This is a preface to a poem by Patrick Brontë, clergyman, author and father of novelists Emily, Charlotte and Anne. The Phenomenon was intended as a reward for children who excelled in their Sunday School classes. From early on in his life, Patrick had written and published a range of poetry and sermons, although none ever achieved critical acclaim.
Across these two pages, Brontë sets out a harsh, unforgiving lesson about what and how children should read:
If you read the Scriptures and other good books only, your souls will be edified and comforted; but if you read every tract that is put into your hands by cunning and designing people, or eagerly search out for, and peruse such tracts and books as you know before to be bad, then you are sure to be corrupted and misled, and your talent of reading will become a source of sin and misery to yourselves and others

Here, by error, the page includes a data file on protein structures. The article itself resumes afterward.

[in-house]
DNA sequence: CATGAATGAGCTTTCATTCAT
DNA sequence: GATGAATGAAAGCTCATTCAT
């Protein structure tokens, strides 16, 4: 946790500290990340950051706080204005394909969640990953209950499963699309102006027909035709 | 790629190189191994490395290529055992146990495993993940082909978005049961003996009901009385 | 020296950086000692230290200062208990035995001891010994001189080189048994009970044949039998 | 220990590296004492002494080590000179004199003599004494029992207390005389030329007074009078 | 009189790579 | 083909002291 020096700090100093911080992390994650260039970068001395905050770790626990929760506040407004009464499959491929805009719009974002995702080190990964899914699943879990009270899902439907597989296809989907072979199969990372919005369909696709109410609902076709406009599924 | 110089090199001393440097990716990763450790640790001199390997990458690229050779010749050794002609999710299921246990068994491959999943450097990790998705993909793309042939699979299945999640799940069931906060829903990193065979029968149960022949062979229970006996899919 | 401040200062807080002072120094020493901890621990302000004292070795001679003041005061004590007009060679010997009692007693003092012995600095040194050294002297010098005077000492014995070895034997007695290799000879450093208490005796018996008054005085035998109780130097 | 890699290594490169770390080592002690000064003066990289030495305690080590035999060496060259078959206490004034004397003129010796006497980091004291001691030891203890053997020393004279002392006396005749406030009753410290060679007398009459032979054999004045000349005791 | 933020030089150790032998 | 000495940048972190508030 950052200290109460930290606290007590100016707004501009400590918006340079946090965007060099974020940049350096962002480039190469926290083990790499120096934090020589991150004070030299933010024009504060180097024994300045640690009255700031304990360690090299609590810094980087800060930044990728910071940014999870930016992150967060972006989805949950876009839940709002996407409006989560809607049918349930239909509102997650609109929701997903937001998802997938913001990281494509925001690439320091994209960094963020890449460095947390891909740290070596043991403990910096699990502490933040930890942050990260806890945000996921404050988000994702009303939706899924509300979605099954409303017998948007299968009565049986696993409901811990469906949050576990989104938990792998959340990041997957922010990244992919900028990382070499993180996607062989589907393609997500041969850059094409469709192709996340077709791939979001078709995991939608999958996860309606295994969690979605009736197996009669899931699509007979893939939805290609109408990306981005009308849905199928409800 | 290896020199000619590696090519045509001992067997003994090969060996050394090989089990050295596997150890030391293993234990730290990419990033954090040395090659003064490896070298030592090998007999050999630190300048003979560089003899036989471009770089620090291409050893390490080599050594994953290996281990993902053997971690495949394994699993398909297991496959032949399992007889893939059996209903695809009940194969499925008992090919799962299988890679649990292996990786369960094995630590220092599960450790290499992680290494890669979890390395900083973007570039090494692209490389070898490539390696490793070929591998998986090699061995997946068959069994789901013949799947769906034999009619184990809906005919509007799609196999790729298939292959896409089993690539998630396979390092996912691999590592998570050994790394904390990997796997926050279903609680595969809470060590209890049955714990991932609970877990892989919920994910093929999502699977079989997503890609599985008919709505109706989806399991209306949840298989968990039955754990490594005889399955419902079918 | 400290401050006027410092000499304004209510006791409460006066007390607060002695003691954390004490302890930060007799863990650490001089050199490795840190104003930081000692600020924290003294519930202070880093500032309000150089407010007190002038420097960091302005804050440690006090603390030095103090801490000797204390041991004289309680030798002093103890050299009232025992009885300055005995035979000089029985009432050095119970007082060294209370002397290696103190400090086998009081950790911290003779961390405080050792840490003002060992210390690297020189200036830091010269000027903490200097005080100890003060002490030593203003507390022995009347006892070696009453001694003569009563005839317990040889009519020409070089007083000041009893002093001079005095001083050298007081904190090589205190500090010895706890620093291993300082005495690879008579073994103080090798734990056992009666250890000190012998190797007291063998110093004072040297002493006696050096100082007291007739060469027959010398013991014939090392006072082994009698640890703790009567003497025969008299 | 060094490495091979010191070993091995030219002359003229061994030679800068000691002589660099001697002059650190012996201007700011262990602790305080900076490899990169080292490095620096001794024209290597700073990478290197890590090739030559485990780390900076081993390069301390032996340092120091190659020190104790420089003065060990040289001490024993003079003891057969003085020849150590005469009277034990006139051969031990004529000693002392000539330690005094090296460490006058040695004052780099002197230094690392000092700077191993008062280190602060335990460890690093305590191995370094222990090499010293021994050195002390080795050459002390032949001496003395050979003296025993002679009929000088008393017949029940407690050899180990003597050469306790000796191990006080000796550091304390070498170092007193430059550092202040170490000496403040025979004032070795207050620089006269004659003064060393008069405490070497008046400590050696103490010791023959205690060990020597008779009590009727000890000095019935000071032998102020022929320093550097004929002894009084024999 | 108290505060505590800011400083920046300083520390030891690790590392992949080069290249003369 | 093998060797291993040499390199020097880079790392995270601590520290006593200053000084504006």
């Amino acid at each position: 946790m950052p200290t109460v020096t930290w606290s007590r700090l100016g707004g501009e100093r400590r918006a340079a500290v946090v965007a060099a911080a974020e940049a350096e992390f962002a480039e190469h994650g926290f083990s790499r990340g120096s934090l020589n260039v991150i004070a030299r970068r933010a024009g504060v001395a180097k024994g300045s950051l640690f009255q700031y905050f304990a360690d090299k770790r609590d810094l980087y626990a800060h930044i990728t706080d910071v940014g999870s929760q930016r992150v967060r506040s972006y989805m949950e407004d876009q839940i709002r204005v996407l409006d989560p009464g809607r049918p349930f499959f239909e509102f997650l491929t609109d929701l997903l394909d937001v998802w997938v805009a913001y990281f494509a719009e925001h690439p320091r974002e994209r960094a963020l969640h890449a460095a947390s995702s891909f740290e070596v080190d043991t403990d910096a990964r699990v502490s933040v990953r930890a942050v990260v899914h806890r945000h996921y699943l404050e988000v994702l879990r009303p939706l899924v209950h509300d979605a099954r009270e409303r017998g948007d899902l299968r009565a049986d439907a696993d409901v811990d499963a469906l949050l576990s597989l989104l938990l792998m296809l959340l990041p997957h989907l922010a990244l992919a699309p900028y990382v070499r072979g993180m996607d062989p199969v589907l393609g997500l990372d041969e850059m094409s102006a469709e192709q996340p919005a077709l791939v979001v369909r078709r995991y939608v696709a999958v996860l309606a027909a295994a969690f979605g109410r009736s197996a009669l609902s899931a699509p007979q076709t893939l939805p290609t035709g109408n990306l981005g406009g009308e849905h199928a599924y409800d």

This moralistic view strikes us as odd when compared with what we know of his children’s reading experiences. They not only read freely, but their juvenilia is made up of richly imaginative, often dark and violent stories. In fact, as described by Christine Alexander in the Oxford Dictionary of National Biography:
Unlike most middle-class Victorian households, there was little censorship of reading in the Brontë parsonage. The Bible was staple fare; yet Patrick Brontë also encouraged an eclectic diet of Homer, Virgil, Shakespeare, Bunyan, Milton, Pope, Johnson, Gibbon, Cowper, Burns, Wordsworth, Coleridge, Scott, Southey, and Byron…